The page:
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Buying Guide

Are you thinking of buying a property? Then before you undertake this important decision, Paris has devised an important guide for would-be buyers before they carry out a purchase.

Firstly, we advise buyers to consider factors that they consider to be important before purchasing a new home. This could be one or all of the following:

 

  • Size and number of bedrooms
  • Spacious kitchen or a separate dining room
  • Big garden
  • Conservatory
  • Time you wish to spend redecorating
  • Parking spaces in your property

 

We also advise buyers to fully inform their agent of their needs and wants in a property. We also feel it is important to find areas that you are willing to compromise to find your ideal property and the properties you do not want.

Location

The location is as important as the house itself. Choosing an area that is suitable for your lifestyle will ensure you stay in your property for years. We advise buyers to research house prices, transport links, amenities and if they have children, the schools before settling on an area. Ask your friends, colleagues, family or one of our letting agents.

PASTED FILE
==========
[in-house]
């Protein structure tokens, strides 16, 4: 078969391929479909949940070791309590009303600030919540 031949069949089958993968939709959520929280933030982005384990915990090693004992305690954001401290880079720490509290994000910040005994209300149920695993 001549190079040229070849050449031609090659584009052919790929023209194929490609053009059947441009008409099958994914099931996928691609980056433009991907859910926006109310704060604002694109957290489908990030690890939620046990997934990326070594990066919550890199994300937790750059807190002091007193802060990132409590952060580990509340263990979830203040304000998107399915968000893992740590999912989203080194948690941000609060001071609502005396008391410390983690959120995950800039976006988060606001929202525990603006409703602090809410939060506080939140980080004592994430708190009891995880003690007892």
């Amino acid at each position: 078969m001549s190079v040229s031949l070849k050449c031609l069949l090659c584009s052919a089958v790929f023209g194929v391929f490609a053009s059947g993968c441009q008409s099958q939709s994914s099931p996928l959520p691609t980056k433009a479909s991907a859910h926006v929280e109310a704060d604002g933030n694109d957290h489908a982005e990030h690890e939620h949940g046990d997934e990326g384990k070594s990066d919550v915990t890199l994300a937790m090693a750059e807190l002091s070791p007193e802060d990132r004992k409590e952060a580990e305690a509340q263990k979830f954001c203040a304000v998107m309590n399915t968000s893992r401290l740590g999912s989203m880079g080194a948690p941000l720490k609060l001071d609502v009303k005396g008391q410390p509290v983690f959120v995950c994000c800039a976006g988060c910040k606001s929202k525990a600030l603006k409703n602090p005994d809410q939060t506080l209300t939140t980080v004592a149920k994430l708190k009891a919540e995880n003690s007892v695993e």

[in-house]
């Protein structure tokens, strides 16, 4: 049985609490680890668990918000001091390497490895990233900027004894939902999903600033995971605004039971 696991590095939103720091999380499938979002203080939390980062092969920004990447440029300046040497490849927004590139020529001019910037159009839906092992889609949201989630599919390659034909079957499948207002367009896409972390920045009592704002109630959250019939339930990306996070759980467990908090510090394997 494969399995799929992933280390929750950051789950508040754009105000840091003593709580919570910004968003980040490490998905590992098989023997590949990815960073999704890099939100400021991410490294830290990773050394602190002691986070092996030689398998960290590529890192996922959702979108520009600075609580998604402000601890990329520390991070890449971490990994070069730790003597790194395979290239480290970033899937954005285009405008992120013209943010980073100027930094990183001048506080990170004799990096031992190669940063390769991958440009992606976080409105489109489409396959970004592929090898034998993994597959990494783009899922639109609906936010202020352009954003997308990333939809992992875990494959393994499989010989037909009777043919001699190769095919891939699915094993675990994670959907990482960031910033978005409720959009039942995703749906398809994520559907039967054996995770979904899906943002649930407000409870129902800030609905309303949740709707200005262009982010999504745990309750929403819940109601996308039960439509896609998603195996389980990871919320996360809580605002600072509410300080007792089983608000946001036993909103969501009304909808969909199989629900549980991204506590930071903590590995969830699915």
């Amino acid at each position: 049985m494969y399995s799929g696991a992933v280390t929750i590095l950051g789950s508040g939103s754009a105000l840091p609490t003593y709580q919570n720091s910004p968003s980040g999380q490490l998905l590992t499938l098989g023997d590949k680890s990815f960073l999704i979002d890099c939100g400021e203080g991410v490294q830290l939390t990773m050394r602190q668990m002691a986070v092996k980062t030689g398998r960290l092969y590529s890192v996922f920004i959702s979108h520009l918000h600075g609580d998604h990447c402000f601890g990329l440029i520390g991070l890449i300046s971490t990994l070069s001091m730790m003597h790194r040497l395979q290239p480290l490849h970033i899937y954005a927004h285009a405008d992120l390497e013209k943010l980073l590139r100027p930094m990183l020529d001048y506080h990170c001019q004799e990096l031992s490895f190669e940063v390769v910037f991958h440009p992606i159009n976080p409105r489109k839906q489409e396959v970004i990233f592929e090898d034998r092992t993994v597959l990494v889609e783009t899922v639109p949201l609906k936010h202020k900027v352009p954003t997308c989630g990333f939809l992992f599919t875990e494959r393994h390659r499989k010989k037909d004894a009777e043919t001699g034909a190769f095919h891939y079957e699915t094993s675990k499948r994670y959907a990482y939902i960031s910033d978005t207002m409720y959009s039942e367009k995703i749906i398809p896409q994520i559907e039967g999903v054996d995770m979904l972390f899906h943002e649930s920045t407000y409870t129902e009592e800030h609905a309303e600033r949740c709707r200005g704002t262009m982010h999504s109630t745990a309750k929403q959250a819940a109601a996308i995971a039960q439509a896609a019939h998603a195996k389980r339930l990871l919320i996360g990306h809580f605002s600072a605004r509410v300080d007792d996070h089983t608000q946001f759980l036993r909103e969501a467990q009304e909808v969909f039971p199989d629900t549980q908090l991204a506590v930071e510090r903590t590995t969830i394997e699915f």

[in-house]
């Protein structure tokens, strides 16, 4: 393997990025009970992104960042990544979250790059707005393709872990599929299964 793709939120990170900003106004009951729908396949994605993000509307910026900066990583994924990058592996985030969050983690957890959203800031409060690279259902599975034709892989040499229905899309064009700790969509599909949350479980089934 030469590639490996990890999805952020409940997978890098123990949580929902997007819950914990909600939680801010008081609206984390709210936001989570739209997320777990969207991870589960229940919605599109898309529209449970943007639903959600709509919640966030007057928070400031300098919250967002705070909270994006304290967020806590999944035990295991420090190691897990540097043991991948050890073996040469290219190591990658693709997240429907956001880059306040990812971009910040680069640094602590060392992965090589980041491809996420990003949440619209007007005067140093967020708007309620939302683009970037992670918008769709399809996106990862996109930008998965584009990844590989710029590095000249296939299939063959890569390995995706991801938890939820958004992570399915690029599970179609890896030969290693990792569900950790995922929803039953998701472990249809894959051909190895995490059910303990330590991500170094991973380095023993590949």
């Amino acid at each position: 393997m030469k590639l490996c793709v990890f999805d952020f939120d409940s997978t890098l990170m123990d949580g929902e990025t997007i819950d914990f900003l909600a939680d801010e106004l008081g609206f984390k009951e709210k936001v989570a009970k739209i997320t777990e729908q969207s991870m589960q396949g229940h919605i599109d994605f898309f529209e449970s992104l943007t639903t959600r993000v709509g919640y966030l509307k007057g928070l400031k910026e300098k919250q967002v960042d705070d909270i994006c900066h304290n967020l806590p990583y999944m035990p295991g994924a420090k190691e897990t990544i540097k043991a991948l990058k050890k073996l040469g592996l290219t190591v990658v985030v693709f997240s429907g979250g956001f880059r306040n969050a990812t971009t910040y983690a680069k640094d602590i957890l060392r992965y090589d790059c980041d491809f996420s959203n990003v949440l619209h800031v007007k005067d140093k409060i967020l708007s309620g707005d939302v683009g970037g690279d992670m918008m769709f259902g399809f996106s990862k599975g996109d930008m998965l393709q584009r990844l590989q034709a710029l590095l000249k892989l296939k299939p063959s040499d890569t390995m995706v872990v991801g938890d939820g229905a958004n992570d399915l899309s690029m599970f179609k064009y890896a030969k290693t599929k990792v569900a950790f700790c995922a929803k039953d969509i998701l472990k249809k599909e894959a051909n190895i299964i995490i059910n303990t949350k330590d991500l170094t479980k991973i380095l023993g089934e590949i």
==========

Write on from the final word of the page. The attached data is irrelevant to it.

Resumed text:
How do I get the most out of every viewing?

Research the property thoroughly to ensure you have as much as information as possible. Get photographs, brochures, floor plans and other detailed information to help build a picture of the property. Then arrange a viewing with our agents.

We advise that you pack a camera and measuring tape for all viewings. This will allow you to take pictures and help jog your memory about things you liked/disliked in the property. We advise that you ask permission before taking pictures. By using the tape measure, you will be able to measure the rooms in accordance to the furniture you own.

Negotiating and making an offer

Once you have found your ideal property, the next logical step will be to make an offer for the property. You will have to ensure that your bid is done in accordance to the right price level for you and your finances. We also advise buyers to know what would be their maximum limit from the very start of buying a house and stick to this.  If the property seller refuses to budge from their set price, we advise that you think very carefully about the added costs and the effect this will have on your long term finances. If the property needs repairs or maintenance work, we advise you to use this during the bidding process and lower the actual bid.